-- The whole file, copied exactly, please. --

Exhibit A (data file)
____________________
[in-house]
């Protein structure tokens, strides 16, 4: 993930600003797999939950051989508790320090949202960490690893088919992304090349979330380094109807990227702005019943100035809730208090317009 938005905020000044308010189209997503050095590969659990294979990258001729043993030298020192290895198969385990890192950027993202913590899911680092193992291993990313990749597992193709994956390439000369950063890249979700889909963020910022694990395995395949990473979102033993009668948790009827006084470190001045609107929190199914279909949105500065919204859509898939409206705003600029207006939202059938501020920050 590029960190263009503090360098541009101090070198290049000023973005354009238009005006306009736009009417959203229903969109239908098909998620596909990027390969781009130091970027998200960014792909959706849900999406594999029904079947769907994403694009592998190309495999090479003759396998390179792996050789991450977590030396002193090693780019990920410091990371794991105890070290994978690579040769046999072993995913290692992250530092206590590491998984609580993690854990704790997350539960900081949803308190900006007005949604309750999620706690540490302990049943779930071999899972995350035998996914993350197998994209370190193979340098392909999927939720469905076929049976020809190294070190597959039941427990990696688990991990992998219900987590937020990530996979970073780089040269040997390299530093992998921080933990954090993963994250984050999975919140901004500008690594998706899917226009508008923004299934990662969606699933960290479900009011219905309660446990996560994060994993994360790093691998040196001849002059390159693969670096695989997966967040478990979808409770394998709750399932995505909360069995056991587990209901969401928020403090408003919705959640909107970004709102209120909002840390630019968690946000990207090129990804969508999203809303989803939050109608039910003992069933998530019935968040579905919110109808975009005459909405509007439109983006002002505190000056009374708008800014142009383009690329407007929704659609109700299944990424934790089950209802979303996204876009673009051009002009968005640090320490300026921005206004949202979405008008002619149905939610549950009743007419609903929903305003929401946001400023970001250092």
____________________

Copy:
[in-house]
């Protein structure tokens, strides 16, 4: 993930600003797999939950051989508790320090949202960490690893088919992304090349979330380094109807990227702005019943100035809730208090317009 938005905020000044308010189209997503050095590969659990294979990258001729043993030298020192290895198969385990890192950027993202913590899911680092193992291993990313990749597992193709994956390439000369950063890249979700889909963020910022694990395995395949990473979102033993009668948790009827006084470190001045609107929190199914279909949105500065919204859509898939409206705003600029207006939202059938501020920050 590029960190263009503090360098541009101090070198290049000023973005354009238009005006306009736009009417959203229903969109239908098909998620596909990027390969781009130091970027998200960014792909959706849900999406594999029904079947769907994403694009592998190309495999090479003759396998390179792996050789991450977590030396002193090693780019990920410091990371794991105890070290994978690579040769046999072993995913290692992250530092206590590491998984609580993690854990704790997350539960900081949803308190900006007005949604309750999620706690540490302990049943779930071999899972995350035998996914993350197998994209370190193979340098392909999927939720469905076929049976020809190294070190597959039941427990990696688990991990992998219900987590937020990530996979970073780089040269040997390299530093992998921080933990954090993963994250984050999975919140901004500008690594998706899917226009508008923004299934990662969606699933960290479900009011219905309660446990996560994060994993994360790093691998040196001849002059390159693969670096695989997966967040478990979808409770394998709750399932995505909360069995056991587990209901969401928020403090408003919705959640909107970004709102209120909002840390630019968690946000990207090129990804969508999203809303989803939050109608039910003992069933998530019935968040579905919110109808975009005459909405509007439109983006002002505190000056009374708008800014142009383009690329407007929704659609109700299944990424934790089950209802979303996204876009673009051009002009968005640090320490300026921005206004949202979405008008002619149905939610549950009743007419609903929903305003929401946001400023970001250092």